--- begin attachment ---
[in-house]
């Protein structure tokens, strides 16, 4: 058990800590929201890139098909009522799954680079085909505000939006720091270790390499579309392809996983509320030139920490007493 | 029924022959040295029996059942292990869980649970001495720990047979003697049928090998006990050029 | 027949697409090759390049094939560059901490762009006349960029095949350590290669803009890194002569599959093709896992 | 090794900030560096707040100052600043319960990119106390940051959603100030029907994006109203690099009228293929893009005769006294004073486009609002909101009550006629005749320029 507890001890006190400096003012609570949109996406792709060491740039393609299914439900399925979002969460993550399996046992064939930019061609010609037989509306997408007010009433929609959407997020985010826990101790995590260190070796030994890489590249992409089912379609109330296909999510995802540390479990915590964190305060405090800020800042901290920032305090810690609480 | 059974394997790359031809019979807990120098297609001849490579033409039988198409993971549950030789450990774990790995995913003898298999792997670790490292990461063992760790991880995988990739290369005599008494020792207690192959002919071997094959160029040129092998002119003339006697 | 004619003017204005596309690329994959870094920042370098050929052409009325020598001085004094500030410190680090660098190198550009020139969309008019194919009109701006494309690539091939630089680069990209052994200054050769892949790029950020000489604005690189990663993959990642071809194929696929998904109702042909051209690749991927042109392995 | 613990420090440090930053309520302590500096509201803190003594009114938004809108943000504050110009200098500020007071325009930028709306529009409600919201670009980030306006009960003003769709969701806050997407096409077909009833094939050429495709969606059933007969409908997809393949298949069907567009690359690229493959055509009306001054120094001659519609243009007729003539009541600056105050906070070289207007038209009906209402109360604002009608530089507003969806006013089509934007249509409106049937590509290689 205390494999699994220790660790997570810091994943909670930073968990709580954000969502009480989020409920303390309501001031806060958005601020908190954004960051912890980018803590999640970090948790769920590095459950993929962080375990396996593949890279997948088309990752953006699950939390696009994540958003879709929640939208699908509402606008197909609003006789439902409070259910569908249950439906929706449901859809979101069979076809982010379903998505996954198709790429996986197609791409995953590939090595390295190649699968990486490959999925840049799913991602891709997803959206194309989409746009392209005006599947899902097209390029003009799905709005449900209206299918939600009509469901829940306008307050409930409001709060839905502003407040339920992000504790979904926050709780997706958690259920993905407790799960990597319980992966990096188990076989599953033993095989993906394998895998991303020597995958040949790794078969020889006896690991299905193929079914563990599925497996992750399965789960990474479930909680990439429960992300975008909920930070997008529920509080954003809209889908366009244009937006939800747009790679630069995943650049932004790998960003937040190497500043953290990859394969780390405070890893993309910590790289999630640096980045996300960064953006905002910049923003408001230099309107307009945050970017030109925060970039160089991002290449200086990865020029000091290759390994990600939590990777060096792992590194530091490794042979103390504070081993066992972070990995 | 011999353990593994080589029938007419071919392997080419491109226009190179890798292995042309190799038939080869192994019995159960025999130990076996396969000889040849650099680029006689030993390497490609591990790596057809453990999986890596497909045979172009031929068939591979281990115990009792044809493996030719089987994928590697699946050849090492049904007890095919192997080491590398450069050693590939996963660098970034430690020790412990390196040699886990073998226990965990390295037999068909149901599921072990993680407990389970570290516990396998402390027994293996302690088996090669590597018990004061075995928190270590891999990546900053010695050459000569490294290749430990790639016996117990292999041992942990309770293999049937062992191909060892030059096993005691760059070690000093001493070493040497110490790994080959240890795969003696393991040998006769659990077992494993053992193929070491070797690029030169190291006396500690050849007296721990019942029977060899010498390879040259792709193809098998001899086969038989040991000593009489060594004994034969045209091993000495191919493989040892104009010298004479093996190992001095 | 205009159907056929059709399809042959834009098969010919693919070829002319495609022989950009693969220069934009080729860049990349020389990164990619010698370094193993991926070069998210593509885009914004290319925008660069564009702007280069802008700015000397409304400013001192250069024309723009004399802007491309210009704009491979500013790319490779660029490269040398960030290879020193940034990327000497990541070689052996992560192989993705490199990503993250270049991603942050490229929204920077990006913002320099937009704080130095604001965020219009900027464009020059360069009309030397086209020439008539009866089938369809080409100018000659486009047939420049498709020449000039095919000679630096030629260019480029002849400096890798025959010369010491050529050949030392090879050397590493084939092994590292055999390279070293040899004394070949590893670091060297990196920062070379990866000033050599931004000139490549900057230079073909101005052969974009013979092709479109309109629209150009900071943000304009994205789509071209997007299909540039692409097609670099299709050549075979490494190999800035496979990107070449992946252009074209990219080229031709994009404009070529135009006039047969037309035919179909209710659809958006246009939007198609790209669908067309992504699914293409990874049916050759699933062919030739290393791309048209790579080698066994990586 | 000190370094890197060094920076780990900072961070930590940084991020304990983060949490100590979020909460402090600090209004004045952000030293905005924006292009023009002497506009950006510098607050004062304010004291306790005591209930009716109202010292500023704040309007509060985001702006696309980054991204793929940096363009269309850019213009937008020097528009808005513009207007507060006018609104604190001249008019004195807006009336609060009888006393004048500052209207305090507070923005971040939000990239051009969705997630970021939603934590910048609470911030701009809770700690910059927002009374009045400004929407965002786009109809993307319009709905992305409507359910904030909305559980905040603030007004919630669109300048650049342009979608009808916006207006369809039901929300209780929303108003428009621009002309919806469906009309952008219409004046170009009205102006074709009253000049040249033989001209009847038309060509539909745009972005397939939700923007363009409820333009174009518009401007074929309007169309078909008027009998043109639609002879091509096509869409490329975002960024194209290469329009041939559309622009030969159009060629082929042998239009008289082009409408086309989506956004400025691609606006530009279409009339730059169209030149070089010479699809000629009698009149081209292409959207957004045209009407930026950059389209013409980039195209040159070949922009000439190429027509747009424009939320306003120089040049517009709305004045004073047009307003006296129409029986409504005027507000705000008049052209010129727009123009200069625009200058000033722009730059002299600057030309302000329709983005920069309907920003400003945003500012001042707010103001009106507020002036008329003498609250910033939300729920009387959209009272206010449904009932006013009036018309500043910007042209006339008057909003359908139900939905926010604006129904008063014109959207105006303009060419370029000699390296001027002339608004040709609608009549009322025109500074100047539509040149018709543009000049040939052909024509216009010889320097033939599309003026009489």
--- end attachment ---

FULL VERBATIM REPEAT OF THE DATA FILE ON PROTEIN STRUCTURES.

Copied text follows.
[in-house]
């Protein structure tokens, strides 16, 4: 058990800590929201890139098909009522799954680079085909505000939006720091270790390499579309392809996983509320030139920490007493 | 029924022959040295029996059942292990869980649970001495720990047979003697049928090998006990050029 | 027949697409090759390049094939560059901490762009006349960029095949350590290669803009890194002569599959093709896992 | 090794900030560096707040100052600043319960990119106390940051959603100030029907994006109203690099009228293929893009005769006294004073486009609002909101009550006629005749320029 507890001890006190400096003012609570949109996406792709060491740039393609299914439900399925979002969460993550399996046992064939930019061609010609037989509306997408007010009433929609959407997020985010826990101790995590260190070796030994890489590249992409089912379609109330296909999510995802540390479990915590964190305060405090800020800042901290920032305090810690609480 | 059974394997790359031809019979807990120098297609001849490579033409039988198409993971549950030789450990774990790995995913003898298999792997670790490292990461063992760790991880995988990739290369005599008494020792207690192959002919071997094959160029040129092998002119003339006697 | 004619003017204005596309690329994959870094920042370098050929052409009325020598001085004094500030410190680090660098190198550009020139969309008019194919009109701006494309690539091939630089680069990209052994200054050769892949790029950020000489604005690189990663993959990642071809194929696929998904109702042909051209690749991927042109392995 | 613990420090440090930053309520302590500096509201803190003594009114938004809108943000504050110009200098500020007071325009930028709306529009409600919201670009980030306006009960003003769709969701806050997407096409077909009833094939050429495709969606059933007969409908997809393949298949069907567009690359690229493959055509009306001054120094001659519609243009007729003539009541600056105050906070070289207007038209009906209402109360604002009608530089507003969806006013089509934007249509409106049937590509290689 205390494999699994220790660790997570810091994943909670930073968990709580954000969502009480989020409920303390309501001031806060958005601020908190954004960051912890980018803590999640970090948790769920590095459950993929962080375990396996593949890279997948088309990752953006699950939390696009994540958003879709929640939208699908509402606008197909609003006789439902409070259910569908249950439906929706449901859809979101069979076809982010379903998505996954198709790429996986197609791409995953590939090595390295190649699968990486490959999925840049799913991602891709997803959206194309989409746009392209005006599947899902097209390029003009799905709005449900209206299918939600009509469901829940306008307050409930409001709060839905502003407040339920992000504790979904926050709780997706958690259920993905407790799960990597319980992966990096188990076989599953033993095989993906394998895998991303020597995958040949790794078969020889006896690991299905193929079914563990599925497996992750399965789960990474479930909680990439429960992300975008909920930070997008529920509080954003809209889908366009244009937006939800747009790679630069995943650049932004790998960003937040190497500043953290990859394969780390405070890893993309910590790289999630640096980045996300960064953006905002910049923003408001230099309107307009945050970017030109925060970039160089991002290449200086990865020029000091290759390994990600939590990777060096792992590194530091490794042979103390504070081993066992972070990995 | 011999353990593994080589029938007419071919392997080419491109226009190179890798292995042309190799038939080869192994019995159960025999130990076996396969000889040849650099680029006689030993390497490609591990790596057809453990999986890596497909045979172009031929068939591979281990115990009792044809493996030719089987994928590697699946050849090492049904007890095919192997080491590398450069050693590939996963660098970034430690020790412990390196040699886990073998226990965990390295037999068909149901599921072990993680407990389970570290516990396998402390027994293996302690088996090669590597018990004061075995928190270590891999990546900053010695050459000569490294290749430990790639016996117990292999041992942990309770293999049937062992191909060892030059096993005691760059070690000093001493070493040497110490790994080959240890795969003696393991040998006769659990077992494993053992193929070491070797690029030169190291006396500690050849007296721990019942029977060899010498390879040259792709193809098998001899086969038989040991000593009489060594004994034969045209091993000495191919493989040892104009010298004479093996190992001095 | 205009159907056929059709399809042959834009098969010919693919070829002319495609022989950009693969220069934009080729860049990349020389990164990619010698370094193993991926070069998210593509885009914004290319925008660069564009702007280069802008700015000397409304400013001192250069024309723009004399802007491309210009704009491979500013790319490779660029490269040398960030290879020193940034990327000497990541070689052996992560192989993705490199990503993250270049991603942050490229929204920077990006913002320099937009704080130095604001965020219009900027464009020059360069009309030397086209020439008539009866089938369809080409100018000659486009047939420049498709020449000039095919000679630096030629260019480029002849400096890798025959010369010491050529050949030392090879050397590493084939092994590292055999390279070293040899004394070949590893670091060297990196920062070379990866000033050599931004000139490549900057230079073909101005052969974009013979092709479109309109629209150009900071943000304009994205789509071209997007299909540039692409097609670099299709050549075979490494190999800035496979990107070449992946252009074209990219080229031709994009404009070529135009006039047969037309035919179909209710659809958006246009939007198609790209669908067309992504699914293409990874049916050759699933062919030739290393791309048209790579080698066994990586 | 000190370094890197060094920076780990900072961070930590940084991020304990983060949490100590979020909460402090600090209004004045952000030293905005924006292009023009002497506009950006510098607050004062304010004291306790005591209930009716109202010292500023704040309007509060985001702006696309980054991204793929940096363009269309850019213009937008020097528009808005513009207007507060006018609104604190001249008019004195807006009336609060009888006393004048500052209207305090507070923005971040939000990239051009969705997630970021939603934590910048609470911030701009809770700690910059927002009374009045400004929407965002786009109809993307319009709905992305409507359910904030909305559980905040603030007004919630669109300048650049342009979608009808916006207006369809039901929300209780929303108003428009621009002309919806469906009309952008219409004046170009009205102006074709009253000049040249033989001209009847038309060509539909745009972005397939939700923007363009409820333009174009518009401007074929309007169309078909008027009998043109639609002879091509096509869409490329975002960024194209290469329009041939559309622009030969159009060629082929042998239009008289082009409408086309989506956004400025691609606006530009279409009339730059169209030149070089010479699809000629009698009149081209292409959207957004045209009407930026950059389209013409980039195209040159070949922009000439190429027509747009424009939320306003120089040049517009709305004045004073047009307003006296129409029986409504005027507000705000008049052209010129727009123009200069625009200058000033722009730059002299600057030309302000329709983005920069309907920003400003945003500012001042707010103001009106507020002036008329003498609250910033939300729920009387959209009272206010449904009932006013009036018309500043910007042209006339008057909003359908139900939905926010604006129904008063014109959207105006303009060419370029000699390296001027002339608004040709609608009549009322025109500074100047539509040149018709543009000049040939052909024509216009010889320097033939599309003026009489």